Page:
The town of Black Diamond has seen its fair share of change over time.
Far from the industrialized shopping centers and malls featured today, the area once prided itself as “coal-mining country.” Black Diamond featured as many as seven mines within a quarter-mile of each other, and where the mines ended, timber and railroads stormed through town.
One school bus traveled from home to school; otherwise, students were in store for a healthy walk to class.
The once-teenage students who attended high school in the area were treated to something special recently in a town they once called their own.
The graduating classes from the 1920s, ’30s and ’40s gathered Wednesday at the Black Diamond Community Center to reminisce about their time spent either at Black Diamond or Enumclaw high school. Some in attendance were unable to finish school in Black Diamond due to the Depression and closures of local mines. The event united both groups and brought old acquaintances closer together to reflect.
Ruby Keney, who graduated from the old Black Diamond High School and is the only surviving member from the class of 1926, couldn’t see herself missing Wednesday’s event even at the tender age of 101 years old. Keney was joined at the gala by friends, cousins and her son to honor those who endured harsh times in the coal miner’s town generations ago.
“It’s wonderful,” Keney said. “I enjoy this, I wouldn’t miss it.”
“There were 13 of us,” Keney added about her graduating class, “and they’re all gone but me.”
Conrad “Coke” Roberts hosted the reunion as the master of ceremonies on Wednesday. “Coke” earned his nickname in tribute to his aggressive stature as a ballplayer. Roberts, 85, admitted he couldn’t live in a coal-mining town with a name like Connie.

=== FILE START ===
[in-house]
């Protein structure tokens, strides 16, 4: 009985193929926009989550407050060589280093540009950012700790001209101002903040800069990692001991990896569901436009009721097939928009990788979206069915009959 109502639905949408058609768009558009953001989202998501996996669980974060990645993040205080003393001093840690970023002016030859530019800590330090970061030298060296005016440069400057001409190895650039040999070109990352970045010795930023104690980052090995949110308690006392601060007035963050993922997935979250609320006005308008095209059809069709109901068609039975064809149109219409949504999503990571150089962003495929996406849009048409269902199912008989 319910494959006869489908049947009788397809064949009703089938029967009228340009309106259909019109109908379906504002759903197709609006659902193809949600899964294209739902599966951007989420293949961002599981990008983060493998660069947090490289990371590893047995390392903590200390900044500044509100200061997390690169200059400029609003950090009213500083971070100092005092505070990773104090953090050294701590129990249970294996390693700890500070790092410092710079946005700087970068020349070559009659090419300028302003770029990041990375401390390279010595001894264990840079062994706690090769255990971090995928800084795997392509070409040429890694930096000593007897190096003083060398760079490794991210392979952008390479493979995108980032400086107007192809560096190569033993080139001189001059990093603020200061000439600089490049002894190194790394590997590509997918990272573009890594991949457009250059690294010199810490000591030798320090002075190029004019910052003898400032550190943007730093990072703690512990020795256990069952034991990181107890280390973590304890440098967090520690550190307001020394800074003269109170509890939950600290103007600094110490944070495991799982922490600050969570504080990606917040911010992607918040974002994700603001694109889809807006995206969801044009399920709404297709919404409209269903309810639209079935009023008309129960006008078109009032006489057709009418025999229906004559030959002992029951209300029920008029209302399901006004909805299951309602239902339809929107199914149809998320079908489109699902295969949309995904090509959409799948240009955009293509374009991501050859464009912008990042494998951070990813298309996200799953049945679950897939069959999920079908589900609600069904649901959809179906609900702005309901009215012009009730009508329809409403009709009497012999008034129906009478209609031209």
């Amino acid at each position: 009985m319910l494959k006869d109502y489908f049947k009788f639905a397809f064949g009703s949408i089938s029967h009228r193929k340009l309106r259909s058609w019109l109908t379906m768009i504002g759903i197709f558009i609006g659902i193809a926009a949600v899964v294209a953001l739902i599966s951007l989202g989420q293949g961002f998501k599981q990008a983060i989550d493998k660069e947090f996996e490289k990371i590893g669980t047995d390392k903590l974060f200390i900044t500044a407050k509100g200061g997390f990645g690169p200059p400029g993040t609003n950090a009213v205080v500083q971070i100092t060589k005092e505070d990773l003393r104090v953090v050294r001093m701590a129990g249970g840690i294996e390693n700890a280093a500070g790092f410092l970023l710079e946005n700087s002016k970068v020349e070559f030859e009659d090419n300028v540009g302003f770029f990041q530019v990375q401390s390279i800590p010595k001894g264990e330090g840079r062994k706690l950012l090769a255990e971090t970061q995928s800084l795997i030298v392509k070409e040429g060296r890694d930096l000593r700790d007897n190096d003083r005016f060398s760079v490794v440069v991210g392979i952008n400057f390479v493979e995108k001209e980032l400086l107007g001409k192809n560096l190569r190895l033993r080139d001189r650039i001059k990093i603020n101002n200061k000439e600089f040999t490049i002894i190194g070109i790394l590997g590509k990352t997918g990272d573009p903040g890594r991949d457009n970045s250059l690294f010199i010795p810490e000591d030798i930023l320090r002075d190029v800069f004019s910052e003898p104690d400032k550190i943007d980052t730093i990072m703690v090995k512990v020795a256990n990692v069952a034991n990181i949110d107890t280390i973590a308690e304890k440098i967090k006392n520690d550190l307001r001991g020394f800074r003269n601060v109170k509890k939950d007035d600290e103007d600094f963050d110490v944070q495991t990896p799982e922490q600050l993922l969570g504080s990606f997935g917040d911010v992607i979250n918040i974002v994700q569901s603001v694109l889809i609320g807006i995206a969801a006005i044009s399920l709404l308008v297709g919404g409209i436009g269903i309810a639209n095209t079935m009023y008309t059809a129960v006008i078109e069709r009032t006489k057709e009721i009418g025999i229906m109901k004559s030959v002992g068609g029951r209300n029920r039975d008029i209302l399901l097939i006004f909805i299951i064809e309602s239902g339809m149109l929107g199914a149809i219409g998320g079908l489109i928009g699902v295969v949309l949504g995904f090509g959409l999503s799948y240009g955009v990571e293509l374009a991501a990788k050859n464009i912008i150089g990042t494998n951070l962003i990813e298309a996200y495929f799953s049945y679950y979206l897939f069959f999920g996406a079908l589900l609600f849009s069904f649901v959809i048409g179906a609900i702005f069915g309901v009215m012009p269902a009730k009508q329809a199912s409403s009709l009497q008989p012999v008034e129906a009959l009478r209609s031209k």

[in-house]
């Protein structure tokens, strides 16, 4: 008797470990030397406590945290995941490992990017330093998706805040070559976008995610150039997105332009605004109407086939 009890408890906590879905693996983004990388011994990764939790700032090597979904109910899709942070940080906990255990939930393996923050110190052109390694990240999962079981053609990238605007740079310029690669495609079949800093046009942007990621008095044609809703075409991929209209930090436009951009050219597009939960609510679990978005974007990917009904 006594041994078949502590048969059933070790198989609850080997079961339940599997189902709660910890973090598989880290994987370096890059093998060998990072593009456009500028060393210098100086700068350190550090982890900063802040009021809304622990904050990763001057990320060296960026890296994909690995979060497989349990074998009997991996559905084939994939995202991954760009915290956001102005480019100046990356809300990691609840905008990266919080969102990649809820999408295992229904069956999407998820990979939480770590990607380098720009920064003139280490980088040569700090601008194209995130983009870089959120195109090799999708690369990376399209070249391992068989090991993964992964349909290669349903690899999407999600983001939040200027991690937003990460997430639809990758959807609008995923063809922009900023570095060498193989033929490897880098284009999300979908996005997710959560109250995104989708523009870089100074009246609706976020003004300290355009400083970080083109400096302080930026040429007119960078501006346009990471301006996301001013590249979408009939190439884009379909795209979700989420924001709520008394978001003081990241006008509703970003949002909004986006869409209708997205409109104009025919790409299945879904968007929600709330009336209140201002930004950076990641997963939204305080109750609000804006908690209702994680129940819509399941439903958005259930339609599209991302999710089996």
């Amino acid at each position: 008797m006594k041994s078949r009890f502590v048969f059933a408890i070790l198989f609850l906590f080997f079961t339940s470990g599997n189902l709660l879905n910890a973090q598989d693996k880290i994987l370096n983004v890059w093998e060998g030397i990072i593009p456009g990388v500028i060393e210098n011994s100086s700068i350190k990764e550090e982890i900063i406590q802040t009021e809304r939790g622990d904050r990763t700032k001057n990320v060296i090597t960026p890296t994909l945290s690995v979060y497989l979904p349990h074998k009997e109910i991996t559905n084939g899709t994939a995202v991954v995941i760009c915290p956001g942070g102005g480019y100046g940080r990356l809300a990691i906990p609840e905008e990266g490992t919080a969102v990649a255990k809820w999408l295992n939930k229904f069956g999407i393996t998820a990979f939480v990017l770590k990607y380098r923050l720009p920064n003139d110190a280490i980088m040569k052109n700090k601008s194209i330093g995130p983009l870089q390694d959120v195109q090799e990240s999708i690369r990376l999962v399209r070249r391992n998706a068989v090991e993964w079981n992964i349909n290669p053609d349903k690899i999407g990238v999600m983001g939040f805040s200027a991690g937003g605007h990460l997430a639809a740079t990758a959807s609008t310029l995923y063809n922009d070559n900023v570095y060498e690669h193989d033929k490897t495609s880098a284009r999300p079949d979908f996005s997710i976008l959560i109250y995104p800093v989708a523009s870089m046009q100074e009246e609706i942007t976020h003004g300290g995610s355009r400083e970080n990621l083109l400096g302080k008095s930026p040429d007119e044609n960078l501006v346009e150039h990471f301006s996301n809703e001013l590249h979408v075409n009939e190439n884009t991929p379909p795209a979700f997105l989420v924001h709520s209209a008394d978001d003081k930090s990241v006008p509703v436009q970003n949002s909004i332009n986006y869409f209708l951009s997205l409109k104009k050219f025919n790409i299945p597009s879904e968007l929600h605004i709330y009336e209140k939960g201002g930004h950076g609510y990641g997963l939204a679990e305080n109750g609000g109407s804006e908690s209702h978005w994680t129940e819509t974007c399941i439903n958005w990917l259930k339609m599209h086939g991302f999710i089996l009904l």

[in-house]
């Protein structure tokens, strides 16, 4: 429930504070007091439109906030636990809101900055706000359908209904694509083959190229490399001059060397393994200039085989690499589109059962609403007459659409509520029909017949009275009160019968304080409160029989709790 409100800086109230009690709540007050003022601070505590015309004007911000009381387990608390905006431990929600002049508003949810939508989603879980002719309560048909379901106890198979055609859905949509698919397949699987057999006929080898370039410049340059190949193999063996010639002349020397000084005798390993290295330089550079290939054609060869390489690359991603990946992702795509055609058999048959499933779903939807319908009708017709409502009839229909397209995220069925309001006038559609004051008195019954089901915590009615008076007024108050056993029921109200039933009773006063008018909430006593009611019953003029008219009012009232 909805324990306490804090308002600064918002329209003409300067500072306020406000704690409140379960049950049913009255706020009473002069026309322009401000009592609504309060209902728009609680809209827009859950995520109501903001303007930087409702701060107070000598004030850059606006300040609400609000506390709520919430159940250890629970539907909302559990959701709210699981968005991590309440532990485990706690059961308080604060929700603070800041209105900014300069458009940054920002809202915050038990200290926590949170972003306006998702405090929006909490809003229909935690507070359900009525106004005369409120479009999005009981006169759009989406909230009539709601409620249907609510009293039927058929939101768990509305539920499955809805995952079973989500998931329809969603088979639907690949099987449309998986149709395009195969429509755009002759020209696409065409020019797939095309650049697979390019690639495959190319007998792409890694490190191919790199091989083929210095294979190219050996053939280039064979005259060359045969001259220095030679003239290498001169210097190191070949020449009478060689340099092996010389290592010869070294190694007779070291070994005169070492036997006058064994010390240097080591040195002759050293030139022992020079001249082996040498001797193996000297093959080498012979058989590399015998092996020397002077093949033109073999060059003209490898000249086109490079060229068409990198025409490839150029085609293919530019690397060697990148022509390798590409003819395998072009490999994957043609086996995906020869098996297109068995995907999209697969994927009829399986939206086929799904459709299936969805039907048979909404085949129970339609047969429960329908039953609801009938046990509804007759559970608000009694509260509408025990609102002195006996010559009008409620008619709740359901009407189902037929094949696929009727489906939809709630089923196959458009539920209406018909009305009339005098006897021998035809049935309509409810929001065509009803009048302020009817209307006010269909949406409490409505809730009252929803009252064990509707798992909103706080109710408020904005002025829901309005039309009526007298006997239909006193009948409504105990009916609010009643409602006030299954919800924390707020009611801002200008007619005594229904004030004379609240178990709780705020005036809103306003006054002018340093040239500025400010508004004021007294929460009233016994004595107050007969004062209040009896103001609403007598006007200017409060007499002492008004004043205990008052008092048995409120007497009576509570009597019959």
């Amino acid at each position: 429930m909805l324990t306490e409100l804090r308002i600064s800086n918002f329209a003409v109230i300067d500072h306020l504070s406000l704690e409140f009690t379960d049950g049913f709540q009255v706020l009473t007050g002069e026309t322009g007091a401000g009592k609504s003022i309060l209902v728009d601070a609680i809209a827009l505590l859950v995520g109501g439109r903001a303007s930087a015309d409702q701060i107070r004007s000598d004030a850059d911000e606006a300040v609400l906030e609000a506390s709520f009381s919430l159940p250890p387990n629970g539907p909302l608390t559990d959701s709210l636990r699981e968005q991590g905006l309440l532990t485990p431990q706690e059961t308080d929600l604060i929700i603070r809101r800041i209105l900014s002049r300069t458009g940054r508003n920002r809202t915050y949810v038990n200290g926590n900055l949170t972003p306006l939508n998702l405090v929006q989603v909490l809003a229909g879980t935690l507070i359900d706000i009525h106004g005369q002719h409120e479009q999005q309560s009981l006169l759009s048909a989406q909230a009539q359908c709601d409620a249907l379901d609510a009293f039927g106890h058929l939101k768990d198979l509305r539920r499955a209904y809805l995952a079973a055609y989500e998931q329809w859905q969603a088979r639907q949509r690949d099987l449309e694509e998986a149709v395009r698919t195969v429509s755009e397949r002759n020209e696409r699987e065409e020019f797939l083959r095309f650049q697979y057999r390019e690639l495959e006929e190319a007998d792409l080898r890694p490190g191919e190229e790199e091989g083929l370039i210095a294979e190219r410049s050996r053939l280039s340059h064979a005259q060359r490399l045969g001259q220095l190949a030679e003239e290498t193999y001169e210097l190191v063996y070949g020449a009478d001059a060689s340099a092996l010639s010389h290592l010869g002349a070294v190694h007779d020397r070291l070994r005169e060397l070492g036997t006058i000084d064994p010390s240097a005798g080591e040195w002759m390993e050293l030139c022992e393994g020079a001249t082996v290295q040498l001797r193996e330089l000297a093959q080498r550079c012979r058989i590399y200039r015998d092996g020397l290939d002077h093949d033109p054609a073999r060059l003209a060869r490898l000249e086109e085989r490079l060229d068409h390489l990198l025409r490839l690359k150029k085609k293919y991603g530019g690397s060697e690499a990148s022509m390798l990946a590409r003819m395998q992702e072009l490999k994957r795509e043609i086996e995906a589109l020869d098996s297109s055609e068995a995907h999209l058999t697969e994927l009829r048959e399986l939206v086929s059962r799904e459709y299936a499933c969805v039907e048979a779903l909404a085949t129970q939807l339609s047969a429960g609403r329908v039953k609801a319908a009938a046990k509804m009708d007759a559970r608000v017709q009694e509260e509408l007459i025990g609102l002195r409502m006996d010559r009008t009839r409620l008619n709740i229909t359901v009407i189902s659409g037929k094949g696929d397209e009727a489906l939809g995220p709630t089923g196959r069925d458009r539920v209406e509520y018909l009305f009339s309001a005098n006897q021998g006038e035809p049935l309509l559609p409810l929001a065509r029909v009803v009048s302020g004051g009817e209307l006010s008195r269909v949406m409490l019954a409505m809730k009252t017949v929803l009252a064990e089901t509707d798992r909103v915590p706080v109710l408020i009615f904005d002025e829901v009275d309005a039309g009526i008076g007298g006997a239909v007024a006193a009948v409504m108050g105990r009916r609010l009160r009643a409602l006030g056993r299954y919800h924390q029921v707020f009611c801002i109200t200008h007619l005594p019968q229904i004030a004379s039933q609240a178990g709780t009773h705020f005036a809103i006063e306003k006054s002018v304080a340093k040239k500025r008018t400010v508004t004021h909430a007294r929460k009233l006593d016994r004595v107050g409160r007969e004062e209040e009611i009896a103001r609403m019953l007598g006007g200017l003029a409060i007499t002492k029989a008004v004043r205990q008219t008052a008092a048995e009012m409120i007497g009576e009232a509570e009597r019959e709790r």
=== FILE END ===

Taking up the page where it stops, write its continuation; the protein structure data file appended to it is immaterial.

Although the town has changed drastically since he attended Black Diamond High, Roberts wasn’t exposed to the transformations in his hometown once he left for the Navy and eventually graduated from the University of Washington. The final mine in Black Diamond was closed in 1975 at Ravensdale due to expensive costs for the city.
“I never saw the changes that really took place in town when the mines closed down,” Roberts said. “Once the mines closed, everything collapsed. Miners were a well-knit group. Everybody helped everybody else.”
Black Diamond Mayor Howard Botts also attended the reunion as part of the Enumclaw alumnus. Botts went to school in Black Diamond from first to seventh grade before leaving for Enumclaw High School. The mayor was treated to a retrospective of his high school days spent in Enumclaw while also reconnecting with pals from Black Diamond.
“I get to see a lot of people I haven’t seen for at least a year, and some of them I haven’t seen for longer than that,” Botts said. “It’s fun to see people you went to school with and people you grew up with that have moved out of town.”
Reporter Newspapers intern Mike Baldwin can be reached at email@example.com